In the Realm of the Amphipod


Ashley Rowden(National Institute of Water & Atmospheric Research)

(今回は海溝の生態系を研究しているニュージーランドのAshley Rowden博士に、深海にいる端脚類たんきゃくるいについて書いていただきました。どのように深海にいる端脚類を捕まえるのでしょうか。今回も日本語をページ下部に付記しましたので、英語が苦手な方はそちらをどうぞ。)

When you turn over seaweed on the beach, or look at the remains of your bait in a crab trap - you may have seen amphipods. These shrimp-like creatures scavenge on decaying matter, and you will probably know these small crawling beasts as sand-hoppers or sea-lice. Amphipods, the scientific name means ‘different legs’, are a type of crustacean that can be found not only on beaches and in coastal bays but also in the soil of gardens, in rivers and lakes - and the deepest parts of the world’s oceans.

Where the sea is deeper than 6000 m, and the seafloor made of steep V-shaped trenches that can descend to nearly 11 km beneath the ocean surface - is true realm of the amphipod. And here amphipods can be much bigger than the centimetre or less that they typically grow to - they can be giants, or even supergiants of more than 30 cm. Imagine that, an amphipod that you can hold on the palm of your hand rather than between your fingertips.

I’m here on the RV Yokosuka to study deep-sea amphipods, to find out which species live where and why, and how closely related populations of the same species are to one another when they occur in different trenches. The ship is above the Tonga Trench, and below the hull is the second deepest place on the planet, the Horizon Deep. Here we hope to find out how the deep-sea ecosystem functions - and we won’t manage to solve that puzzle without looking at amphipods. And to do that we have to catch them - in traps or see their behaviour on video.

The traps and video camera are attached to ‘landers’ - metal frames taller than a person - that are released from the ship to free-fall to the seafloor. As well as catching amphipods the landers have a range of instruments and corers attached to them to gather other data about the trench environment. After the landers have been on the seabed for many hours, and the amphipods have swum into the traps attracted by a bait of smelly and oily fish remains, they rise to the surface again. To lift them off the bottom an acoustic signal is sent from the ship to trigger the release of ballast weights, and the floats above the lander have enough buoyancy to bring it back into the sunlight.

Once the crew of the Yokosuka have brought the lander safely back on board, we scientists busy ourselves unloading our instruments and samples - including the amphipods in the traps. It is always exciting to see what has been caught - are there many? perhaps a new species? On the return of the first lander deployment at 6200m on the edge of the trench, lying at the bottom of one of the traps was a supergiant amphipod - a specimen of Alicella gigantea. This animal was 24cm long and was the first to be sampled from the Tonga Trench. That’s exciting. There are not many records of this species, so it is interesting to find another here - and provides further evidence that this species, like a few other trench amphipod species, are capable of living in similar environments right across the globe.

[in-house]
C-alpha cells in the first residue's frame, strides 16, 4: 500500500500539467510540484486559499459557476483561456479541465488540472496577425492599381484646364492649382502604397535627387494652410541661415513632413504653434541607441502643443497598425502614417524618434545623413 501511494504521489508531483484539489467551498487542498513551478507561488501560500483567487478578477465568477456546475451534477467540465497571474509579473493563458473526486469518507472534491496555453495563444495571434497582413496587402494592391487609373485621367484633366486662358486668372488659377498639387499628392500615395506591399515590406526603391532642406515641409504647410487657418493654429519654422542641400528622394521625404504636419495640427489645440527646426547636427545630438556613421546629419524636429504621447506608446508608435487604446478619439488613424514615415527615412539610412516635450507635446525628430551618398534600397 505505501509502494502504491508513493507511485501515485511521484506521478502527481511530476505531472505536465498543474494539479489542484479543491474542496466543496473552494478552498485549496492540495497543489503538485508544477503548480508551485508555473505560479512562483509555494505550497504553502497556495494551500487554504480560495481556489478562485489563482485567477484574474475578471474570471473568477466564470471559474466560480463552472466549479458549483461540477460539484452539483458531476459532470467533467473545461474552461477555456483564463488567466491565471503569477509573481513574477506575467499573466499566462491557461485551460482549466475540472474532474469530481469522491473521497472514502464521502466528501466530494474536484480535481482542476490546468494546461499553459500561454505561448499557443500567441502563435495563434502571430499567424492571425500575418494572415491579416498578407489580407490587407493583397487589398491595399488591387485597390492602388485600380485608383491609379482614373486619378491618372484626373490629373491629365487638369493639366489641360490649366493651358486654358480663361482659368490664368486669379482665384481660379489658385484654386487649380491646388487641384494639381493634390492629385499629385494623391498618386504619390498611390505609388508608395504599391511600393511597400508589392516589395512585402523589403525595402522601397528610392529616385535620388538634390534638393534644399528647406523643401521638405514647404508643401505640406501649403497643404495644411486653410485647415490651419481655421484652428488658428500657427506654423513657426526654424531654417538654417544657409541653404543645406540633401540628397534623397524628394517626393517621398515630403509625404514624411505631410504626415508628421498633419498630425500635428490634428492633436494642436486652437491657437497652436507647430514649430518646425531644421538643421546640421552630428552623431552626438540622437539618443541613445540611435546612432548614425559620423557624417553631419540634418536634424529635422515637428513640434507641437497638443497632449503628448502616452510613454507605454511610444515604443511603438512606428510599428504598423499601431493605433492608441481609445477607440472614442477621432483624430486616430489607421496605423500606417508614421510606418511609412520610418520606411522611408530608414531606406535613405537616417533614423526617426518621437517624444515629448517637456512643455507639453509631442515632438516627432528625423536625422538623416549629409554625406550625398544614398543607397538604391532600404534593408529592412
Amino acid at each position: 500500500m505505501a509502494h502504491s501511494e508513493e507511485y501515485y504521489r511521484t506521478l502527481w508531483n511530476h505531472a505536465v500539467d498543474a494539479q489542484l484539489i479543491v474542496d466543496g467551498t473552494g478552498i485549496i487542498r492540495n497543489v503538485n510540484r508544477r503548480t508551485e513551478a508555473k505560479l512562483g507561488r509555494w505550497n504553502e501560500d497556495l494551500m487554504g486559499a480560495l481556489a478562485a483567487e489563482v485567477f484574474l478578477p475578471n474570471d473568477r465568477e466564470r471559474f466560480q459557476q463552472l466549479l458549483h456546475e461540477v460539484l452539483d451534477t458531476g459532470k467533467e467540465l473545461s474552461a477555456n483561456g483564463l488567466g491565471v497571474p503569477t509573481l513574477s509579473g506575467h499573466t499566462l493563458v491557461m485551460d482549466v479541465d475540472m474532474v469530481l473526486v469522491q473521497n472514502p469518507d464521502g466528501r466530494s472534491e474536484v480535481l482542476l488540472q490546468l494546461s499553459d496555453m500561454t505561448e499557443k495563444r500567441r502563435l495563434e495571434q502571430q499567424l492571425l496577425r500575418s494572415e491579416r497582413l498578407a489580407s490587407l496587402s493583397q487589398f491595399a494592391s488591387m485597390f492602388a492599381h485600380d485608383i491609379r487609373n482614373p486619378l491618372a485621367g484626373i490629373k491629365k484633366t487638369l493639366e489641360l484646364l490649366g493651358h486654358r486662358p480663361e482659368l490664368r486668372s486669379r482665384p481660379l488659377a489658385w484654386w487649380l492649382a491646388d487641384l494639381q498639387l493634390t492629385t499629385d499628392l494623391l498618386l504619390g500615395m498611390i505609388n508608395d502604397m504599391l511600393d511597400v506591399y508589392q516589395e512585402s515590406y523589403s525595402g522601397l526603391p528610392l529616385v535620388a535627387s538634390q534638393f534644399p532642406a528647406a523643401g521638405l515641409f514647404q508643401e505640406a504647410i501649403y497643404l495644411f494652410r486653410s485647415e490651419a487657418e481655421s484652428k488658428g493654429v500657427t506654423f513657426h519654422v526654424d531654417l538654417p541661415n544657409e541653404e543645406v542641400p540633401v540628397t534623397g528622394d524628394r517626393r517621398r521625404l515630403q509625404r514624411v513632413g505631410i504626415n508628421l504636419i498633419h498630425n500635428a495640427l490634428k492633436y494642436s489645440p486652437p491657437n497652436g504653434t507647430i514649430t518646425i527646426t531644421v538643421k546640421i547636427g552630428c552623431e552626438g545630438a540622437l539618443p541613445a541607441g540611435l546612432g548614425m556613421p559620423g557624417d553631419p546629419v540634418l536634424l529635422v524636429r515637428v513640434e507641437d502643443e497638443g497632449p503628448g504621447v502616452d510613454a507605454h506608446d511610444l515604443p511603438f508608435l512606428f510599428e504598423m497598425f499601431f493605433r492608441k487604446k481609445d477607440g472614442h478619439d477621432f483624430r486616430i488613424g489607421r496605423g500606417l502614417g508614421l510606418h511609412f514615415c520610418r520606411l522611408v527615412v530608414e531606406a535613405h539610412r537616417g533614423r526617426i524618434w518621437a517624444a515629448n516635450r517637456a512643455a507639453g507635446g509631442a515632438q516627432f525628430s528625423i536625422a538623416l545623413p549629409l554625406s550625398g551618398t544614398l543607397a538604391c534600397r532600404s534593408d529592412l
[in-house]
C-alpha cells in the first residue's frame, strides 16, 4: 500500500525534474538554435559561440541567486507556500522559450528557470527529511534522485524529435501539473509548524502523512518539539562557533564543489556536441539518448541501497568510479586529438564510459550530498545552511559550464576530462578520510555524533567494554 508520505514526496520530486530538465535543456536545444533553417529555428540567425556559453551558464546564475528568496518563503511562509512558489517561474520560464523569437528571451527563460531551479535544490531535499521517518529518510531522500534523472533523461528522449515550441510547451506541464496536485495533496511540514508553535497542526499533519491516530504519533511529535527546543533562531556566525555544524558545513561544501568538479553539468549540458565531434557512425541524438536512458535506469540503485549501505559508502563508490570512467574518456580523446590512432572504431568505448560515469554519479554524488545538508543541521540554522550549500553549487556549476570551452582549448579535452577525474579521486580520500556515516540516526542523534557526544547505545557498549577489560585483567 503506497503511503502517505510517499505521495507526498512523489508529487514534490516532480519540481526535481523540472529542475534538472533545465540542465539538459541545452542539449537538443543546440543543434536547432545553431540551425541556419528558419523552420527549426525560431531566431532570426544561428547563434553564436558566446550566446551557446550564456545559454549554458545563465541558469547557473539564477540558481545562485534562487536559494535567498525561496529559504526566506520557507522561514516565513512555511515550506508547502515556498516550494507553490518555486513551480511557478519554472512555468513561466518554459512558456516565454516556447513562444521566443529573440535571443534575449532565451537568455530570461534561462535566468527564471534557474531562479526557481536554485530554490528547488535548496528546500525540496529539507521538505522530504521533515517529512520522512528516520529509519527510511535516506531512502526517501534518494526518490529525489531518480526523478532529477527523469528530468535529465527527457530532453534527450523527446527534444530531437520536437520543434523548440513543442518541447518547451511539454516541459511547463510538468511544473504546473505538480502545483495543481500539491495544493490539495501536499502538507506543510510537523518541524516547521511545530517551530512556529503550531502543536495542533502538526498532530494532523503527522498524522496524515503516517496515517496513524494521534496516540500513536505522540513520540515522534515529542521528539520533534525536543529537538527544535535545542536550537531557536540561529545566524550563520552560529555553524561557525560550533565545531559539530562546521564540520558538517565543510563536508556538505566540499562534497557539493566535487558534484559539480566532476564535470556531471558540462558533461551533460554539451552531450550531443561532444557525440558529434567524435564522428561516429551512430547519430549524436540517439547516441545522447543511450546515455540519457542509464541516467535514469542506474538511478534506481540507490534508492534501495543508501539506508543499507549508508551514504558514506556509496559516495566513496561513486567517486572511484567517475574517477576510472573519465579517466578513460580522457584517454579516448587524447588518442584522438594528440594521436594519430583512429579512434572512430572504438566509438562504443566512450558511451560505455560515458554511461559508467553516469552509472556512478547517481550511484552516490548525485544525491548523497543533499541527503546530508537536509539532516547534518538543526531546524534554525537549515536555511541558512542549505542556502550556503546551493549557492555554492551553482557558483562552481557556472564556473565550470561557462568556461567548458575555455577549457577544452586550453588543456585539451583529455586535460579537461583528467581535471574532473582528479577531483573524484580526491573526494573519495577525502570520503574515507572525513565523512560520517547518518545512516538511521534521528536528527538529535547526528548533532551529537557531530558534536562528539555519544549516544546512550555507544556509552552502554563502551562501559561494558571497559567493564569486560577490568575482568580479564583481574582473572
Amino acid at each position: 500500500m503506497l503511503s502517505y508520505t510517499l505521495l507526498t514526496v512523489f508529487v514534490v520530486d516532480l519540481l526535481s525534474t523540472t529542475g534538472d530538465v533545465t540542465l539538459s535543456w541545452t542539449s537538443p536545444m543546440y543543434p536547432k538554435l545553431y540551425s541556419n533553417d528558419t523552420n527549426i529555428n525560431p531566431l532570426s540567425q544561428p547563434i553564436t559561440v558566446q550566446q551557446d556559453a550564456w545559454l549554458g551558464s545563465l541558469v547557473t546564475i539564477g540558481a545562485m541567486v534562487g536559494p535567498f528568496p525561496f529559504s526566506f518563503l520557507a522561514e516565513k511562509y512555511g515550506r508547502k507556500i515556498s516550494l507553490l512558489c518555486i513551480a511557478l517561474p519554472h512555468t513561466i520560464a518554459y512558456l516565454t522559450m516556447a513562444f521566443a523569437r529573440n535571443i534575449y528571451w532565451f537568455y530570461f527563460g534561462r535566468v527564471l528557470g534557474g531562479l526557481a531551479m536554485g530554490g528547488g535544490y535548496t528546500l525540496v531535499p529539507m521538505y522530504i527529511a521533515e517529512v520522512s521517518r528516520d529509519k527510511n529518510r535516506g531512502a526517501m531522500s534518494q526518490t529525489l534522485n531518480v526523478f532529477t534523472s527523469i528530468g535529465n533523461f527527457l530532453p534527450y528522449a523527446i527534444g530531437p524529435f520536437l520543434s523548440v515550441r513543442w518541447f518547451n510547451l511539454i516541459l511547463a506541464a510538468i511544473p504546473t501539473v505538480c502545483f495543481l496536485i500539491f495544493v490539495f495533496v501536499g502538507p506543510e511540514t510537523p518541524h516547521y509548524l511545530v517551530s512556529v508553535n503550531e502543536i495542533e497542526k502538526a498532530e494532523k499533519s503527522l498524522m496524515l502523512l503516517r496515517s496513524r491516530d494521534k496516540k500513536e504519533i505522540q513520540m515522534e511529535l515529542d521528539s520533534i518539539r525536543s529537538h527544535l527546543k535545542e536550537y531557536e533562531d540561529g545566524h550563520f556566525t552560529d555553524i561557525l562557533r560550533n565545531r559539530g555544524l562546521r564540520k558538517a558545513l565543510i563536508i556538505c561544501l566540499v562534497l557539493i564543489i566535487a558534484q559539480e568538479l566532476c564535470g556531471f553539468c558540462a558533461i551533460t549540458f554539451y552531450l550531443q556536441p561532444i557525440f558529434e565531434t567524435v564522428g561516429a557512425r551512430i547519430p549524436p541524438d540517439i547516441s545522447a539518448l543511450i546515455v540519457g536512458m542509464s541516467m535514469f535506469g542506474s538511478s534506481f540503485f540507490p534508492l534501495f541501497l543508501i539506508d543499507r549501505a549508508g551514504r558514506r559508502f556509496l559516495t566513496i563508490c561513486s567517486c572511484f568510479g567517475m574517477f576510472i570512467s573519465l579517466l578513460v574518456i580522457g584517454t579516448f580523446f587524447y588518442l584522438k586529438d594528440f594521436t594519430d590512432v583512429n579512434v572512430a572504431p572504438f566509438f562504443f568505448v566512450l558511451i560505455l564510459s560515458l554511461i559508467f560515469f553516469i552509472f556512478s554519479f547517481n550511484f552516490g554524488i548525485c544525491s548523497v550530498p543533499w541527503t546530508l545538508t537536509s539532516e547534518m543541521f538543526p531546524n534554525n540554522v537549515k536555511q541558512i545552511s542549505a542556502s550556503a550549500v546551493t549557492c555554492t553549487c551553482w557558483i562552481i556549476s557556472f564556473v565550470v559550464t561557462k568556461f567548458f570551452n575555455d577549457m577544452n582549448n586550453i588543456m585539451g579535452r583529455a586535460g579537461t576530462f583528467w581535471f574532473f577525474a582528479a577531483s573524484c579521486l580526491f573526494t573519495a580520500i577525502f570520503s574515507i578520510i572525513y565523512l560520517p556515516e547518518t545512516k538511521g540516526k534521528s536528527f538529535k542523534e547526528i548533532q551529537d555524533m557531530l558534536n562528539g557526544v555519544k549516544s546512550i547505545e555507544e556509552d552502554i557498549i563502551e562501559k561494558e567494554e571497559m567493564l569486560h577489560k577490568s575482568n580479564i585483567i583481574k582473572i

While supergiants are impressive and excite the imagination, it is the identity and distribution of the smaller species that will tell us more about the ecology of trenches. So it is to the rest of the trap catches that I must pay more attention. All those other amphipods caught in the traps will need to be identified to their species name - and counted, and there can be hundreds of a particular species in one trap. Food in the form of a rotten fish carcass doesn’t often arrive at the bottom of the trench and so it attracts the many amphipods that can detect its ‘smell’ as it is carried in the water currents that sweep the seafloor. These pulses of food are important to amphipods of the trenches, just like the piles of seaweed that get washed up after a storm are to the sand-hoppers on the beach, and they have adapted to be able to detect them soon after they arrive from the waters above.

When all the amphipod species have been identified and counted from the different sites that we have sampled in the trench during this scientific voyage, this information can be analysed along with similar data from other trenches - to help reveal the answers to many questions. Do different amphipod species prefer to live where there is particular types or amounts of food, what proportion of these food types do different species consume, can they or can they not compete with other amphipod species for this food, are they fed upon by other amphipods or other creatures, do they only occur at particular temperatures, and have they evolved to live in one trench or have they dispersed and occur in more than one trench?

Help to answer these questions about amphipods will come from the data gathered by other scientists on this and other voyages that are trying to understand the relationships between the different parts of the deep-sea ecosystem, and trenches in particular. But looking at all the white shrimp-like organisms darting across the video taken at the floor of the Tonga Trench - you get the sense that here we are in the realm of the amphipod.





Dr. Rowden set up a trap to "Lander"

「よこすか」の乗組員が「ランダー」を安全に船に揚収すると、私たち研究者は、トラップにかかった端脚類を含めて、サンプルや観測測器を取り外したりするために忙しくなります。どのくらいいるのだろうか?もしかしたら新種かも?と、毎回、何が捕まっているのかわくわくしながら調べています。海溝外側斜面の水深6200m地点で、最初の「ランダー」調査を行なったとき、トラップの1つに超巨大ヨコエビ、Alicella gigantea(アリケラ・ギガンテア)がいました。採集したものは24cmの長さで、トンガ海溝からの最初の標本です。これにはとても盛り上がりました。この種はこれまでにあまり記録がないので、ここで見つかったこと自体興味深いのですが、それと同時に、ほかの2〜3種類の海溝にいる端脚類のように、この種が地球上の似たような超深海環境に住むことができる、さらなる状況証拠も提供してくれています。

Dr. Rowden has a big smile with supergiant amphipod (photo by Katsuyoshi Michibayashi)



" we are in the realm of the amphipod "